What a surprise that AOL & Yahoo are doing this. They can proclaim that they are "fighting spam" and be paid for it at the same time. This does absolutely nothing to stop the zombie networks hemorrhaging spam or the bulk mailers in countries with lax - no UCE laws.

The money doesn't pass to the user receiving the 'solicited' commercial bulk mail, but rather to the email provider. This will simply create a new class of "legitimate" spam; equivalent to the "Addressed to Occupant" bulk mail that floods the snail mailbox.

I don't have a problem with this. (3, Insightful)

CyberLord Seven (525173) | more than 8 years ago | (#14662656)

I have a free (as in beer) e-mail account with Yahoo. They bear the financial impact of spam, not me. If this let's them defer some of that cost, what do I care?
They will probably care later as I quickly learn that their seal of approval is another level of spam and start automatically deleting it. But until then I wish them well. After all the e-mail service is costing me nothing.

erm (0)

Anonymous Coward | more than 8 years ago | (#14662363)

Until a spammer pays?

Re:erm (0)

Anonymous Coward | more than 8 years ago | (#14662389)

SHHHH!!! They'll hear you!

Re:erm (2, Funny)

baadger (764884) | more than 8 years ago | (#14662584)

Their drones are oblivious to normal conversation... you have to plant some bait.

There, now they'll hear him...oh... damn thats bad.

translation (5, Insightful)

ummit (248909) | more than 8 years ago | (#14662365)

The fees are the latest attempts by the companies to weed out unsolicited ads, commonly called spam

Of course what they really mean is that the fees are an attempt by these companies to make money from spam.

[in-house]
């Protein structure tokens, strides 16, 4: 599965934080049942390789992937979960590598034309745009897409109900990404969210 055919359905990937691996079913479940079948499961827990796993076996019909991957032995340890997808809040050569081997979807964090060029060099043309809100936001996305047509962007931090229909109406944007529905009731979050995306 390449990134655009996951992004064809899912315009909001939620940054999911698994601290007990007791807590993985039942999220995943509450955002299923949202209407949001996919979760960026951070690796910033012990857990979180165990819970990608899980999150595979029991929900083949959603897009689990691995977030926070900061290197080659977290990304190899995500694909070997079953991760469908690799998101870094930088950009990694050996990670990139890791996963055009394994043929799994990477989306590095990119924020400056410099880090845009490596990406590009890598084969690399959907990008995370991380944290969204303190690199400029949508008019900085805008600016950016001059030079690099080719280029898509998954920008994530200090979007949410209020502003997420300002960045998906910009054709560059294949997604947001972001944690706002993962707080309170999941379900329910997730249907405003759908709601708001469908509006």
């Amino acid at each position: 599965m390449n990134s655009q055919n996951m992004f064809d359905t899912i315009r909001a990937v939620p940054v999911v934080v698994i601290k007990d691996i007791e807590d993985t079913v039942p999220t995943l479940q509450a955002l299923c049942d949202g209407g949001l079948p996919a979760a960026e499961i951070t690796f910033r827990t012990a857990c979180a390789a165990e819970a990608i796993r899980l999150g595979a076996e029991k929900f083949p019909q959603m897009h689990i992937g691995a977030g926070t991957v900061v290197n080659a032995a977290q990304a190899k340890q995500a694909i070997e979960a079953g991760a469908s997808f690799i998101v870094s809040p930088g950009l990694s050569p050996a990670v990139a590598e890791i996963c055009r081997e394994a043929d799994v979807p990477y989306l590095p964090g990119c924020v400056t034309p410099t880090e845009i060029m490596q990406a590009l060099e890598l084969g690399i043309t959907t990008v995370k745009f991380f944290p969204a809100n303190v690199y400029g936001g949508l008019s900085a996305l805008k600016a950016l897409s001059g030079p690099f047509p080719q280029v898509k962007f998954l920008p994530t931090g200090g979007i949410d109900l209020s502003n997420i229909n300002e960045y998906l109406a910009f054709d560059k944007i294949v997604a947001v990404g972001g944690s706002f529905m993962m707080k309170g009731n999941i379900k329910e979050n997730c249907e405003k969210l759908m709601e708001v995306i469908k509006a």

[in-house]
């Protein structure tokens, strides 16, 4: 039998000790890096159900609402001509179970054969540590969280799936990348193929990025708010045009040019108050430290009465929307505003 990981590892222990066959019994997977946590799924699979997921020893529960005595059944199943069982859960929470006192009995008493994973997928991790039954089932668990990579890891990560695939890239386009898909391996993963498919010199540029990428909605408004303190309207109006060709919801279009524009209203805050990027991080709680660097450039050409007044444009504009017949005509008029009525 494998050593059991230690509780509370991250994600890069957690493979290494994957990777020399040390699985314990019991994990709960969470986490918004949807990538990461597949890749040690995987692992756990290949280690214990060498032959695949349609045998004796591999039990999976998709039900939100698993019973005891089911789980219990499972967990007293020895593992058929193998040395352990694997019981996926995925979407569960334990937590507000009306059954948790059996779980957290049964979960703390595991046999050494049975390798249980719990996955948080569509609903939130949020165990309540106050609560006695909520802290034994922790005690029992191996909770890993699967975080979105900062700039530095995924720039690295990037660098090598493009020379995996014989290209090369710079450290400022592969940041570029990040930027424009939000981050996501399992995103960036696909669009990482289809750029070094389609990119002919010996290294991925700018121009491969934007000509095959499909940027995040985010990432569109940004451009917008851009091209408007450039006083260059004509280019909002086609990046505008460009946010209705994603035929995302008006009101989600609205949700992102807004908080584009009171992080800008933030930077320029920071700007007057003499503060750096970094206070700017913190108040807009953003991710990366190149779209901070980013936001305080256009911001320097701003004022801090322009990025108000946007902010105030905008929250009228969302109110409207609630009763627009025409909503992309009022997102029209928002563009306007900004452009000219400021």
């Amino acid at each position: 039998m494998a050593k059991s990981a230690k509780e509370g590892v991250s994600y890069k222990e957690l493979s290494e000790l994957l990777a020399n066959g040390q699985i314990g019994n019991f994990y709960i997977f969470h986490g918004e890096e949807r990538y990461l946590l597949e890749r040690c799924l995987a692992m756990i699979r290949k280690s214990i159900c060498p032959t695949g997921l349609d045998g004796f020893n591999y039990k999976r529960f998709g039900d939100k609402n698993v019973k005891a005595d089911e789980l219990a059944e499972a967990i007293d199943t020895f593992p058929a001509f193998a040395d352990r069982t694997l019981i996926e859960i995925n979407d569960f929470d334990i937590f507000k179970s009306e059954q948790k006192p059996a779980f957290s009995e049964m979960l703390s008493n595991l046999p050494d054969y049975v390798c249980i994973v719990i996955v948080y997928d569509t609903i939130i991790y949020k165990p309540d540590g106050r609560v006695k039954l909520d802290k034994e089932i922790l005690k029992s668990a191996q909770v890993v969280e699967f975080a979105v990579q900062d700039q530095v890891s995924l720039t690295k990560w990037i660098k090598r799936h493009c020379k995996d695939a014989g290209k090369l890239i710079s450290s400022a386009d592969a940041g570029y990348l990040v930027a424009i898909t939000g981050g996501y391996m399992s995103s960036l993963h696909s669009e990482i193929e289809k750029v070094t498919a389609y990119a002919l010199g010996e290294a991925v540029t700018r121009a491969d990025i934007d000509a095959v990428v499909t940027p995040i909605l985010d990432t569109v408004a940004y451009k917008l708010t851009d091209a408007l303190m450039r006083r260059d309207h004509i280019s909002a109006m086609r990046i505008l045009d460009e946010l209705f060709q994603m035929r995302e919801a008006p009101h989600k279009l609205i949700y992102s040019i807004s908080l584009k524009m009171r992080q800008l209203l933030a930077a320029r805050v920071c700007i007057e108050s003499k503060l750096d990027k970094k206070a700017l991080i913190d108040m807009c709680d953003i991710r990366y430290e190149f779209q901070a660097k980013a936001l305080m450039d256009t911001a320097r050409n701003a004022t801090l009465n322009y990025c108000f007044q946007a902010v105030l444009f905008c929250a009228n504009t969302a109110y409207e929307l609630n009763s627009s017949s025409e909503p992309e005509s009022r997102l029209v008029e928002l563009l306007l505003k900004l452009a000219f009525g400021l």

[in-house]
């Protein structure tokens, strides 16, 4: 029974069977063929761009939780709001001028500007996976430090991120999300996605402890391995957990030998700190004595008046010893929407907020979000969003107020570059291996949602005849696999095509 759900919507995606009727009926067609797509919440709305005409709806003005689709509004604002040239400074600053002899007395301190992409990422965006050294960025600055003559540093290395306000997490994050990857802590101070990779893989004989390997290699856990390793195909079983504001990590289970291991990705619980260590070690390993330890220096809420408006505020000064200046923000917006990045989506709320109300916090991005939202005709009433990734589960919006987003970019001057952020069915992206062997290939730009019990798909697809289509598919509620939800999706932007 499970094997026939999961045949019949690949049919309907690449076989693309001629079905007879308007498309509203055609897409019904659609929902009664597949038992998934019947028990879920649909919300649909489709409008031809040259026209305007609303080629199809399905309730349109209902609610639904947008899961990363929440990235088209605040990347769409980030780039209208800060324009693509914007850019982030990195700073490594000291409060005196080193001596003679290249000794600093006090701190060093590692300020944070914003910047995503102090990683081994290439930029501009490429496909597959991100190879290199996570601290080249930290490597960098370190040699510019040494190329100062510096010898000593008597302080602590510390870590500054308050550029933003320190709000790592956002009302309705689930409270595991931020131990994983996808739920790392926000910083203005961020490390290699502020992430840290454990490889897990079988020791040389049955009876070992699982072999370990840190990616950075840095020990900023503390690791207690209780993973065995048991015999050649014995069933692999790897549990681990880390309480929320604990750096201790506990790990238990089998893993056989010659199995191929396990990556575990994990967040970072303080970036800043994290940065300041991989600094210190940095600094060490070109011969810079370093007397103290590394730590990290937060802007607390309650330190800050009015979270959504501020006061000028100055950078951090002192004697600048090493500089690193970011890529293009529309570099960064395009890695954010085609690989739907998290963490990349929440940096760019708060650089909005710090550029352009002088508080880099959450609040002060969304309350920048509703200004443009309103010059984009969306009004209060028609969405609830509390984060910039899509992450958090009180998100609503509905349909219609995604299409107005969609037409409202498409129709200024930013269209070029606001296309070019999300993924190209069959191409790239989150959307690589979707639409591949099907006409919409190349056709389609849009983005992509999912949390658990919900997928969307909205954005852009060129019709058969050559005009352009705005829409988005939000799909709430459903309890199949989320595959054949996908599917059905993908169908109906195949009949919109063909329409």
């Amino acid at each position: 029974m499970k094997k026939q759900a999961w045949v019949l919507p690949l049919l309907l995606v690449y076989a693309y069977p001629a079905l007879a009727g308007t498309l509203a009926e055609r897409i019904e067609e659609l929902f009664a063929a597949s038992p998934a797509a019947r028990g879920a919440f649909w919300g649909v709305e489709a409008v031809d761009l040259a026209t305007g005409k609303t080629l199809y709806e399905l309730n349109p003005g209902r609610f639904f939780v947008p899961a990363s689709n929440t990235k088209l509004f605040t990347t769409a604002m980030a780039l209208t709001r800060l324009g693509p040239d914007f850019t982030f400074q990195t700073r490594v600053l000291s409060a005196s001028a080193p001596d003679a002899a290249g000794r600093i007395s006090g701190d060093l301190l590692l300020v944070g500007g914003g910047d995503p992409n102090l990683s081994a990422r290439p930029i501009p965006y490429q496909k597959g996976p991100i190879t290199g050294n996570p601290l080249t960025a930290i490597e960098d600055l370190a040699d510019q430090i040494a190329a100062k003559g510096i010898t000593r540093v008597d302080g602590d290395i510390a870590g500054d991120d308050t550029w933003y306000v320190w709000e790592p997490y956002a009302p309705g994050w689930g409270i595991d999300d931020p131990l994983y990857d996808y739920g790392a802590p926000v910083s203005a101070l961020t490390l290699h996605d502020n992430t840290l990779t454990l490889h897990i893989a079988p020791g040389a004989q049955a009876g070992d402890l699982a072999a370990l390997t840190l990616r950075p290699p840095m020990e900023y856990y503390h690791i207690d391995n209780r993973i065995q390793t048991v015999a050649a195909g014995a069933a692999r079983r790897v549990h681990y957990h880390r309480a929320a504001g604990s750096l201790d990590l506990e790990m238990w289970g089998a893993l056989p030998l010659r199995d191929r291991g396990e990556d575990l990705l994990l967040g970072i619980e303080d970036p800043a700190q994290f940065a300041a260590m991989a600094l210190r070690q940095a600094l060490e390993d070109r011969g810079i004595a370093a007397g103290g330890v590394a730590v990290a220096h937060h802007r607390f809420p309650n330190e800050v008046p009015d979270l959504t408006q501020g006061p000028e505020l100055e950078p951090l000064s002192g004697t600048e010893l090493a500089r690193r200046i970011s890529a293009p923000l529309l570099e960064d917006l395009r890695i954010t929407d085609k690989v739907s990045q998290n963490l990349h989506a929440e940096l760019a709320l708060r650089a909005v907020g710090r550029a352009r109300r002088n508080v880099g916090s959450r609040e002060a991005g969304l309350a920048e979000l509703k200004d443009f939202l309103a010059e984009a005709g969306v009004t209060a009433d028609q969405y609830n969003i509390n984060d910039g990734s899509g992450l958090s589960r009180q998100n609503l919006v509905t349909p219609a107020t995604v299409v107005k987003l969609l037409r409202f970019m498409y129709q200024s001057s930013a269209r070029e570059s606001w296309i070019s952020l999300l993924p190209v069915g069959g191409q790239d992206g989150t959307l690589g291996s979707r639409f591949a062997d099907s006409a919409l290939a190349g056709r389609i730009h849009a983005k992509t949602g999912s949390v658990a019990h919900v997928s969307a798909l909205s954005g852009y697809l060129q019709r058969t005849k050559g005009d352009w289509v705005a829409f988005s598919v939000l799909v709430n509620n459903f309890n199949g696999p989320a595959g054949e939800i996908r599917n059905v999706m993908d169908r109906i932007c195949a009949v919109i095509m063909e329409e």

The new scheme doesn't do anything to weed out spam, since the existing spam filters remain in place. All the new scheme does (as the /. headline "AOL and Yahoo to Offer Filter Circumvention" accurately reflects, unlike the AOL and Yahoo marketing doublespeak) is to give senders with money a leg up and a "privileged" level of access to the end users' mailboxes.

Thanks for the helpful definition (2, Funny)

Anonymous Coward | more than 8 years ago | (#14662390)

The fees ... are the latest attempts by the companies to weed out unsolicited ads, commonly called spam

Thanks, I hadn't hear of spam before. These kids have such groovy slang today!

Re:Thanks for the helpful definition (1)

Brunellus (875635) | more than 8 years ago | (#14662529)

I'd hazard a guess that most AOL users aren't actually that up with the internet lingo. If they were...they'd be on other ISPs.

i don't get it (1)

popra (879835) | more than 8 years ago | (#14662392)

Seems to me the services offered should be included free of charge by any respectable email dealing company.
Spam outbreak or not, why exactly should the sender pay to fix a problem that is inherent to their business (Yahoo's and AOL's) ?

Da' Mafia! (5, Funny)

DoofusOfDeath (636671) | more than 8 years ago | (#14662401)

Say, dat's a nice email message you got there. It would be a shame if some spam filter caught it. ;)

And the seal will look like... (3, Interesting)

Tackhead (54550) | more than 8 years ago | (#14662408)

> In exchange for paying, e-mail senders will be guaranteed their messages won't be filtered and will bear a seal alerting recipients they're legitimate."

In exchange for paying AOL/Yahoo, e-mail senders will be guaranteed their messages won't be filtered by AOL/Yahoo, and will bear a seal marked BAYES_90,HTML_AOL_SEAL,HTML_YAHOO_SEAL.

(The mailserver said she'd borne a seal. I said filter the damn spam and leave my wife's private life out of it, OK, pal?)

Next (5, Insightful)

3CRanch (804861) | more than 8 years ago | (#14662411)

So I suppose the next thing would be a 1/4 to 1 cent charge to the users to have the bypass-spam get re-filtered.

Its all about the might $!

Re:Next (1)

3CRanch (804861) | more than 8 years ago | (#14662438)

Make that _mighty_$_

I suppose my _y_ got filtered ;)

Micropayments? (2, Informative)